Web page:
I first met performer/poet/dancer YaliniDream when I moved to New York three years ago. I was hunting for a profile subject for my Arts & Culture journalism seminar, and wanted to write about a Sri Lankan artist. A friend directed me to one of YaliniDream’s collaborators. I headed to a performance, thinking: wow, I live in a town where there are Sri Lankan/diasporic artists!
The performance was cool–and funny, and dark, and raw, touching upon issues related to the conflict in Sri Lanka. The combination of dance, music (particularly the exquisite, keening cello of Varuni Tiruchelvam), spoken word/poetry and visuals was deeply transporting and complex. Foolishly, I hadn’t expected a show–any show, really–to pull such an intense reaction from me. I left the show almost (okay, who am I kidding, actually) in tears at the power of what the performers had done, and their sheer bravery. (After all, I chose a profession where I spend most of my time alone in a room with a computer.)
While the blogosphere is a poor substitute for live performance (sorry, Internet, it’s true), here are some snippets.
For those of you who are still looking for something interesting to read this summer, I’d like to call your attention to a fantastic new collection, Beyond Bollywood and Broadway: Plays from the South Asian Diaspora. I learned about this collection after having the editor, Neilesh Bose, as my colleague in Colorado this past year. (You should know that although he’s not that much younger than me, Neilesh has distinguished himself as being the only person Stateside who calls me Nilanjana didi to my face, which is mildly annoying but also endearing.) Neilesh bhai moonlights as a modern South Asian historian focusing on Bengali Muslims from the 1920s through Partition, and leaving his elder "sister" behind in the alpine desert, he’ll be joining the history department at the University of North Texas next fall.
Beyond Bollywood and Broadway: Plays from the South Asian Diaspora will be officially launched August 10-11 at the Martin E. Segal Theatre Center (CUNY) in New York with many of the playwrights in attendance, so do save that date if you’re in the city.
The collection includes three plays from the United States, two from Canada, three from the United Kingdom, and three from South Africa. Even if I hadn’t met Neilesh this year, I would consider the collection a must-read for those of us who groan at the news of yet another novel evoking the heady scent of mangos. The plays from the United States include a seering sendup of two desi academics (identity politics, the postcolonial condition, etc.) in Anuvab Pal’s Chaos Theory and an adaptation of Shakespeare’s The Merchant of Venice set in 21st-century SoCal by Shishir Kurup. The other plays cover broad territory including the Bhopal disaster, absurdist theater, the hypothetical meeting of epic heroes Odysseus and Ram, domestic violence, Gujarati British youth culture, South African apartheid, and Indo-African relations. The plays are divided into sections by country, and for each country, Neilesh provides a detailed (but very readable) introduction to the historical, social, and cultural factors that distinguish South Asian migration and settlement there. There are also helpful comments on the development and role of theater in each setting. I’m always suspicious whenever people start talking about the South Asian diaspora as something that can be lumped together in a coherent whole, so I particularly appreciated these introductions. At the same time, there are recurring themes across these different diasporic locations, and these introductions direct our attention to them.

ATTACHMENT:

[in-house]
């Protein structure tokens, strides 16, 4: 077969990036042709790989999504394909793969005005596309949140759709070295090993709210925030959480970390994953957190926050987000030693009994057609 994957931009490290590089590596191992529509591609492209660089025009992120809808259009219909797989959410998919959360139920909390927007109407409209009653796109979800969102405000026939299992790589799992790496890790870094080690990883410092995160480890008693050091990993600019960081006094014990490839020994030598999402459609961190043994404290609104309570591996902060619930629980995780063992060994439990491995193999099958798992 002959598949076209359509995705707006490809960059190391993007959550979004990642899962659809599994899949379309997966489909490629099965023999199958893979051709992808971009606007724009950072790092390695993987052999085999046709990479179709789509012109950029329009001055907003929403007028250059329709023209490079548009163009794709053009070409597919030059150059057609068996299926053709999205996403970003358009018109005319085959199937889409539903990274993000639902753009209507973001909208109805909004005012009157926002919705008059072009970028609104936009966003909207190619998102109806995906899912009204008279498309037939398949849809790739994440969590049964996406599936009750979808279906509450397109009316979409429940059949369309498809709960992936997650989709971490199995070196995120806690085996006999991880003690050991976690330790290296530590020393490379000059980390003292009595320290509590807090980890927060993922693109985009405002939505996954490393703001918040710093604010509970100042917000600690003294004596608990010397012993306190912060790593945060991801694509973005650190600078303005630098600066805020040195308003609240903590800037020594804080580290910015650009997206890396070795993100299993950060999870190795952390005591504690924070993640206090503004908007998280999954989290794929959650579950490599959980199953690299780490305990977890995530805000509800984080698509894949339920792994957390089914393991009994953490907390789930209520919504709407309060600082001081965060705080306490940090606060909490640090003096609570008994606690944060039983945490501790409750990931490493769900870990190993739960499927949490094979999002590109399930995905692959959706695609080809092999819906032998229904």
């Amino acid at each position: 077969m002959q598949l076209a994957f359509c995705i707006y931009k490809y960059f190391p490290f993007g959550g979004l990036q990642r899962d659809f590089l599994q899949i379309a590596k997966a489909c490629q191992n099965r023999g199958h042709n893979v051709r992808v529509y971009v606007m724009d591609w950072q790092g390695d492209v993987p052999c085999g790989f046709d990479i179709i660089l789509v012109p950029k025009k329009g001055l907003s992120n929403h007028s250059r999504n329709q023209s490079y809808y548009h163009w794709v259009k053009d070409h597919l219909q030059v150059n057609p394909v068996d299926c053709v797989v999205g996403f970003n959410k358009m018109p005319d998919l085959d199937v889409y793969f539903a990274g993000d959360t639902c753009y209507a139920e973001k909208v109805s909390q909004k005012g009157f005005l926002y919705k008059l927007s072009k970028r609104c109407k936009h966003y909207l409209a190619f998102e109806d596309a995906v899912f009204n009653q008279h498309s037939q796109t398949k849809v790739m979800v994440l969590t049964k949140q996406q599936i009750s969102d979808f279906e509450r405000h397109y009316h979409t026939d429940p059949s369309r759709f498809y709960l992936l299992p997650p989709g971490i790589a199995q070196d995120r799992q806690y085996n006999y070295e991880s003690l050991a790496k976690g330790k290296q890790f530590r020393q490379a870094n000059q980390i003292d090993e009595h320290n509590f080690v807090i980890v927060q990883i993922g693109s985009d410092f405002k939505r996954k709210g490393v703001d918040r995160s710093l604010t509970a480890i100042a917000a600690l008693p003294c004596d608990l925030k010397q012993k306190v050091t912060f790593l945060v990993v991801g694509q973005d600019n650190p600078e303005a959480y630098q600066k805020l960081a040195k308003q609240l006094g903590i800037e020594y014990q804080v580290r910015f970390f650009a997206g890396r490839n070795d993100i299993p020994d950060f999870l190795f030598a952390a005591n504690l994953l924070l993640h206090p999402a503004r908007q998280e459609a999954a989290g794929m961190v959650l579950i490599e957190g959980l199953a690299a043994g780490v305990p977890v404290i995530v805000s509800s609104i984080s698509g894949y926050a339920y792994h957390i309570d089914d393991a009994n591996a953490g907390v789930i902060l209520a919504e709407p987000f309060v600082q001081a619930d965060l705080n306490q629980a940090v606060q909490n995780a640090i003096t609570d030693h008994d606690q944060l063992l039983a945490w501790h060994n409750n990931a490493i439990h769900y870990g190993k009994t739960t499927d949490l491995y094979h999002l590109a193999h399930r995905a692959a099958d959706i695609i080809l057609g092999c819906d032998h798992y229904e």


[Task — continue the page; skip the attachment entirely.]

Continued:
Author Arjun Basu of Montreal got on Twitter last fall and published a handful of “typically banal” tweets. Then inspiration hit and he created his first Twister. That’s what he calls his short short stories of 140 characters. Since then he’s written over a thousand Twisters and become a popular source for readers seeking a regular fix of micro-fiction.